Yang and Kim team up for The Eternal Smile, a graphic novel that uses three different stories to explore fantasy versus reality, and the ways in which the two overlap. It’s a fascinating theme that carries with it layers of potential meaning. While I believe both Yang and Kim collaborated on the storylines, the words in the book are by Yang and the illustrations are by Kim.
The first story features Duncan, a stereotypical hero in a sword-and-sorcery land who must save the kingdom (and the princess) from a terrible villain. It’s a great story to start off this trio of stories where things are never what they appear, since it seems at first that Duncan’s tale is simply one of those by-the-numbers fantasy tales we see so often. In fact, it’s not one of those at all, and the ending turns this little tale into a powerful story with a powerful meaning.
The second story is about an avaricious frog named Gran’pa Greenbax and his obsession with money. One day, Gran’pa Greenbax finds a smile up in the sky (from which the title of the book is derived), and his life is changed forever. Again, thing are not what they appear.
These first two stories are clever and thoughtful, but it is the final story, about a cubicle worker named Janet Oh, that really makes the book a worthwhile read. Janet works in an unrewarding job with a boss who degrades her. One day, she gets an email from Henry, a Nigerian prince, who desperately needs her help. All she has to do is give him her banking information, and he will give her a large cut of his family’s wealth and carry her away to Nigeria. What you think you know about Janet’s motivations is wrong. This last story is my runaway favorite – it’s so deceptively deep, and sweet too.
Unlike Yang’s Printz-winning novel American-Born Chinese, the three stories in The Eternal Smile do not all coalesce at the end. They are related only by their emphasis on a common theme. Their exploration of this theme is so well-done that I went back and re-read them the same night I picked up the book. This book especially lends itself to re-reading because of its emphasis on how we use fantasy in our lives – to escape from reality, to enhance our lives, to empower ourselves. Each story is more than just a fun romp – there is meaning there. This is what makes the book a good read, and one I’d recommend. While I feel I can safely recommend books that are fun but pretty devoid of meaning, I do try to attach a disclaimer to them (“Well, I enjoyed it, BUT…”). No disclaimer necessary for this one.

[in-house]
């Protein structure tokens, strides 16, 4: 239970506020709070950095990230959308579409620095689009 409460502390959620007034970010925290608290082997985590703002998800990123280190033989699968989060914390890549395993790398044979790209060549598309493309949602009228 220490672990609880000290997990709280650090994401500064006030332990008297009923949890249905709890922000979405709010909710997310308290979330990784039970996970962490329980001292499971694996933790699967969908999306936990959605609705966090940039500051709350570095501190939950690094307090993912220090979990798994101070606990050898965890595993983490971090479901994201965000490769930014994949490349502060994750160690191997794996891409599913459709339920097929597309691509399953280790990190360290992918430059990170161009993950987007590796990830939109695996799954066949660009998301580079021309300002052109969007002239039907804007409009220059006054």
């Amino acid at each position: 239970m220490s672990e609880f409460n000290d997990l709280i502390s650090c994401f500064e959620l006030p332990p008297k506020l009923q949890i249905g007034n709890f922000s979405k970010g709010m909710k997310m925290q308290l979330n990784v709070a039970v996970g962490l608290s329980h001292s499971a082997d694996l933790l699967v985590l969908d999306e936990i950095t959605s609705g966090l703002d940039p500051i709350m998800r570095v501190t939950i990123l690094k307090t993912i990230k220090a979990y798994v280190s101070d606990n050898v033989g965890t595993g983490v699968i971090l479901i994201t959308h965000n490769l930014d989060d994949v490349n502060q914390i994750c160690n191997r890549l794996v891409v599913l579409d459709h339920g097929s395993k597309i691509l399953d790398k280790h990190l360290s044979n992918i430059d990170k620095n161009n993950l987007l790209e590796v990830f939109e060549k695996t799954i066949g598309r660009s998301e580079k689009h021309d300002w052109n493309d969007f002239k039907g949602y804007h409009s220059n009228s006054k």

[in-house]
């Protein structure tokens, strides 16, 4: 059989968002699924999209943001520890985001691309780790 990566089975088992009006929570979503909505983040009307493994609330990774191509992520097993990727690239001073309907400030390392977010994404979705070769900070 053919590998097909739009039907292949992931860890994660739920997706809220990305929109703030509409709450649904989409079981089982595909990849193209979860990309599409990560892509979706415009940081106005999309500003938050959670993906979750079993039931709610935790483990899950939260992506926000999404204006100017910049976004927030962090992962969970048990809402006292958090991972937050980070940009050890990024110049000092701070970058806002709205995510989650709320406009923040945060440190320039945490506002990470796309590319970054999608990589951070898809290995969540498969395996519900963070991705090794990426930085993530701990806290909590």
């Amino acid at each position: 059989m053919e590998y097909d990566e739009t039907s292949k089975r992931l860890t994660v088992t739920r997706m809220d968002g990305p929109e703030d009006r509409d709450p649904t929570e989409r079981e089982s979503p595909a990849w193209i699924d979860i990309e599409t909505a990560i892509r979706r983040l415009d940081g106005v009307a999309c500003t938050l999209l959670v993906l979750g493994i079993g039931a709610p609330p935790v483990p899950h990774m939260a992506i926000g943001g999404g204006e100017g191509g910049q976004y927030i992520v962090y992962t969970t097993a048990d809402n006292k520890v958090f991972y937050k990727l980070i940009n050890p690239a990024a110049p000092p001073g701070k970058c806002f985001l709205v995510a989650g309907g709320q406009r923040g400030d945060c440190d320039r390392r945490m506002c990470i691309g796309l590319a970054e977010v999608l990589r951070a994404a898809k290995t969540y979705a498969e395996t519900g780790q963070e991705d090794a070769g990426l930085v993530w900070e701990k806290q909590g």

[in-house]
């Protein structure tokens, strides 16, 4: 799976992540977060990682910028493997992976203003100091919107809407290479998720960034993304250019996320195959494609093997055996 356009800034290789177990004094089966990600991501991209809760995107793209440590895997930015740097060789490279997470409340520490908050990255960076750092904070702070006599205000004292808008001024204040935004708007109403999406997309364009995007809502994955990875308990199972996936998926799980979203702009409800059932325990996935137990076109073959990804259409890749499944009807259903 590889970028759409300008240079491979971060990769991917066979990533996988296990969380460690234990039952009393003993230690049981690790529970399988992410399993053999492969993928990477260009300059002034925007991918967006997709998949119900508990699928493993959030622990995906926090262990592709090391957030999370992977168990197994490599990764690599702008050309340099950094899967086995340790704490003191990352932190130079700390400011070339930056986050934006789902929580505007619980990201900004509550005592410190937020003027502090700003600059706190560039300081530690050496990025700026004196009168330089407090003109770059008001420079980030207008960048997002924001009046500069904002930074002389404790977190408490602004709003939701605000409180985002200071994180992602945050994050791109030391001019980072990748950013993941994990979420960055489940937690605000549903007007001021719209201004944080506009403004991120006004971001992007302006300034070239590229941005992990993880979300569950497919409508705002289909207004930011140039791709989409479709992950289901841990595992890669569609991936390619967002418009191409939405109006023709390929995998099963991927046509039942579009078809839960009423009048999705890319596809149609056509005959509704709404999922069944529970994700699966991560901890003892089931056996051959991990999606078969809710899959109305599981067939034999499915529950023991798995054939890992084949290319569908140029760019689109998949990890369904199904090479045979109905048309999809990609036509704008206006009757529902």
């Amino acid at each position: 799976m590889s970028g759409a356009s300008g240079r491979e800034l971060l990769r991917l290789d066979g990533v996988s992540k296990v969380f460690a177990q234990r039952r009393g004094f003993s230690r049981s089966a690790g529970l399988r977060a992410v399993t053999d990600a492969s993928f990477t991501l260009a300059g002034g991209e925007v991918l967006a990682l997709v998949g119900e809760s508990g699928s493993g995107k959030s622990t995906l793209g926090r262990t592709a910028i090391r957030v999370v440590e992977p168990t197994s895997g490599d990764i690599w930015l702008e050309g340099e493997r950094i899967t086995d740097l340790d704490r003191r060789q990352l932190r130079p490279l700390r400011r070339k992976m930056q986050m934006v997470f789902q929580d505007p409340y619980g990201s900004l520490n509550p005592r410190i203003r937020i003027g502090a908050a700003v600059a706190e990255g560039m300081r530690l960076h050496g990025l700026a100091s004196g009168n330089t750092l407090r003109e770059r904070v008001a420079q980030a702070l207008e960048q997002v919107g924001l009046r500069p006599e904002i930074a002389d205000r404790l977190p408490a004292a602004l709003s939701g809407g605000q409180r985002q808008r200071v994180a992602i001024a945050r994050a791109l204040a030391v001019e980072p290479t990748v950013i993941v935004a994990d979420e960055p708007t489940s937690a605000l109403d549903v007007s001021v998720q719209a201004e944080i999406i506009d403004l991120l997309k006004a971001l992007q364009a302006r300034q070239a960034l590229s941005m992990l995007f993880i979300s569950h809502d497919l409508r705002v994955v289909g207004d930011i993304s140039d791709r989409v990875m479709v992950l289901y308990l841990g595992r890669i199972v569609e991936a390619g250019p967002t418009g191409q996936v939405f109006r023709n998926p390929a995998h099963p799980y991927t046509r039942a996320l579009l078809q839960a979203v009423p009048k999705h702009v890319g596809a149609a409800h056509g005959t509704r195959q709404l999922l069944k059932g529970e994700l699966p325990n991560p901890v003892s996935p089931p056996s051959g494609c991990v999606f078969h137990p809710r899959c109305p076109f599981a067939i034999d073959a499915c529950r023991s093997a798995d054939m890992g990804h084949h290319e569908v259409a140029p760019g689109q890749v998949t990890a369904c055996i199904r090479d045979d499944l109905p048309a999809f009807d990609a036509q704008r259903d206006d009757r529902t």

I admit that I’m a late adopter of graphic novels. I wrote them off as glorified comic books when they first started to make their mark in libraries, and when I had to read one for a school assignment, I dreaded the fact that I’d actually have to pay attention to the pictures in order to understand the story. I quickly got over this bias. I read Linda Medley’s lovely and clever Castle Waiting, and then I read Watchmen, and my prejudice against graphic novels was erased. In these two novels I read before The Eternal Smile, the illustrations were wonderful and creative and expressive and interesting. The same goes for the illustrations by Kim in The Eternal Smile. His illustrations for each story are so different in flavor that I initially thought they must each have been drawn by a different person. The drawings for the third story are particularly lovely, with each frame washed in a light blueish-gray hue – until, that is, Janet visits Nigeria, and the frames come alive with color (reminiscent of The Wizard of Oz film in more ways than one).
I still don’t see much of a difference between graphic novels and comic books, except graphic novels have the requisite beginning, middle, and end, whereas comic books are serial in nature (this is not a hard and fast rule, but it seems to be the main distinguishing factor). I’ve just come to realize that graphic novels can vary as much in quality as novels without pictures do.
Aside from clever stories and beautiful illustrations, the book itself is also a work of art. I read one reviewer describe the physical feel of the book as “solid,” and I agree with that description. It’s a surprisingly heavy book for its size, with thick paper that just feels wonderful in your hands. And it has that smell – you know, the “new book” smell that accompanies books with heavy, glossy pages and bright ink. It really belies my initial assumption of graphic novels as “comic books with a fancier name.” This book does not at all resemble the flimsy, thin-paged Archie comics I sometimes read as a kid. I’ve read some authors describe the difference between a graphic novel and a comic book as “the binding,” and that’s not totally wrong. But the binding makes a difference. This book is well-made, and I think that will go a long way in making kids want to pick it up. While younger kids may have a harder time understanding the levels of meaning in the book (the satirical nature of the second story in particular may go unnoticed), older kids and teens will likely get more out of it. Fans of fantasy stories may also come to see their favorite genre in a new light.